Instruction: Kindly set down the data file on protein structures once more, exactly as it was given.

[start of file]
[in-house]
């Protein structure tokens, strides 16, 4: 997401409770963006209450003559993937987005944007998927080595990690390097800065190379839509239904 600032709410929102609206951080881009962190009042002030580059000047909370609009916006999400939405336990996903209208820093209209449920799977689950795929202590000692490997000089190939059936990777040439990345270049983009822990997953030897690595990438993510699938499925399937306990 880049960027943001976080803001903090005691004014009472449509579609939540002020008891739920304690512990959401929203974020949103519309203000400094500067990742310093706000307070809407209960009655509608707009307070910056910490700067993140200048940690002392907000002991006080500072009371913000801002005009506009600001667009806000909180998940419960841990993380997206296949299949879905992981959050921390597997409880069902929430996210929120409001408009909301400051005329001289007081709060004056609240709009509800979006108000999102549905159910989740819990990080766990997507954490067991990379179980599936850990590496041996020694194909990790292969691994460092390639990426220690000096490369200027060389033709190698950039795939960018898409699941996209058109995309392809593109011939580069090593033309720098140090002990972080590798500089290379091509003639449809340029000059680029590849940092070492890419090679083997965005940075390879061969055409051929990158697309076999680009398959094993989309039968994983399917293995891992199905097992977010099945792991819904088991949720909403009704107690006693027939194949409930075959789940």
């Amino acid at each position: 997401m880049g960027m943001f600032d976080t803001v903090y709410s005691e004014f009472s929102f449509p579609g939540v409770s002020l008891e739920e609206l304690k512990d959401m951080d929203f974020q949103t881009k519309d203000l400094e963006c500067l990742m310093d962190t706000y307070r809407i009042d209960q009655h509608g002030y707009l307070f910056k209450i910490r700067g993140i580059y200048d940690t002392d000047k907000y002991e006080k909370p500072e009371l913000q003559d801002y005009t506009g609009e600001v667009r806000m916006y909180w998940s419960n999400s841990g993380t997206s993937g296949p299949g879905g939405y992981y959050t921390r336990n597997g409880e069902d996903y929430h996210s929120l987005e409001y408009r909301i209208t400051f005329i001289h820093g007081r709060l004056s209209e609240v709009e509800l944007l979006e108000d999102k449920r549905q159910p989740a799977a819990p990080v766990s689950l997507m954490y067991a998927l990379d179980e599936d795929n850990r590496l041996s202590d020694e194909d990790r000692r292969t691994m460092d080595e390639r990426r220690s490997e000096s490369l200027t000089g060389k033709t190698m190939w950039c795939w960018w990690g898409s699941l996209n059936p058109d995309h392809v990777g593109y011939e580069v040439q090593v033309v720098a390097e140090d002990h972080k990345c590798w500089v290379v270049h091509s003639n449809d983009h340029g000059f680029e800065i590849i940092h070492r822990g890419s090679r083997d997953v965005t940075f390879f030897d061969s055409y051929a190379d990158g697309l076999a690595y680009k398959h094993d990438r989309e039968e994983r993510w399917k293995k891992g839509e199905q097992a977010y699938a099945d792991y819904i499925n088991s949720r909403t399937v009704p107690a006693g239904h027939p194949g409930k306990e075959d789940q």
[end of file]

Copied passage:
[in-house]
């Protein structure tokens, strides 16, 4: 997401409770963006209450003559993937987005944007998927080595990690390097800065190379839509239904 600032709410929102609206951080881009962190009042002030580059000047909370609009916006999400939405336990996903209208820093209209449920799977689950795929202590000692490997000089190939059936990777040439990345270049983009822990997953030897690595990438993510699938499925399937306990 880049960027943001976080803001903090005691004014009472449509579609939540002020008891739920304690512990959401929203974020949103519309203000400094500067990742310093706000307070809407209960009655509608707009307070910056910490700067993140200048940690002392907000002991006080500072009371913000801002005009506009600001667009806000909180998940419960841990993380997206296949299949879905992981959050921390597997409880069902929430996210929120409001408009909301400051005329001289007081709060004056609240709009509800979006108000999102549905159910989740819990990080766990997507954490067991990379179980599936850990590496041996020694194909990790292969691994460092390639990426220690000096490369200027060389033709190698950039795939960018898409699941996209058109995309392809593109011939580069090593033309720098140090002990972080590798500089290379091509003639449809340029000059680029590849940092070492890419090679083997965005940075390879061969055409051929990158697309076999680009398959094993989309039968994983399917293995891992199905097992977010099945792991819904088991949720909403009704107690006693027939194949409930075959789940």
């Amino acid at each position: 997401m880049g960027m943001f600032d976080t803001v903090y709410s005691e004014f009472s929102f449509p579609g939540v409770s002020l008891e739920e609206l304690k512990d959401m951080d929203f974020q949103t881009k519309d203000l400094e963006c500067l990742m310093d962190t706000y307070r809407i009042d209960q009655h509608g002030y707009l307070f910056k209450i910490r700067g993140i580059y200048d940690t002392d000047k907000y002991e006080k909370p500072e009371l913000q003559d801002y005009t506009g609009e600001v667009r806000m916006y909180w998940s419960n999400s841990g993380t997206s993937g296949p299949g879905g939405y992981y959050t921390r336990n597997g409880e069902d996903y929430h996210s929120l987005e409001y408009r909301i209208t400051f005329i001289h820093g007081r709060l004056s209209e609240v709009e509800l944007l979006e108000d999102k449920r549905q159910p989740a799977a819990p990080v766990s689950l997507m954490y067991a998927l990379d179980e599936d795929n850990r590496l041996s202590d020694e194909d990790r000692r292969t691994m460092d080595e390639r990426r220690s490997e000096s490369l200027t000089g060389k033709t190698m190939w950039c795939w960018w990690g898409s699941l996209n059936p058109d995309h392809v990777g593109y011939e580069v040439q090593v033309v720098a390097e140090d002990h972080k990345c590798w500089v290379v270049h091509s003639n449809d983009h340029g000059f680029e800065i590849i940092h070492r822990g890419s090679r083997d997953v965005t940075f390879f030897d061969s055409y051929a190379d990158g697309l076999a690595y680009k398959h094993d990438r989309e039968e994983r993510w399917k293995k891992g839509e199905q097992a977010y699938a099945d792991y819904i499925n088991s949720r909403t399937v009704p107690a006693g239904h027939p194949g409930k306990e075959d789940q």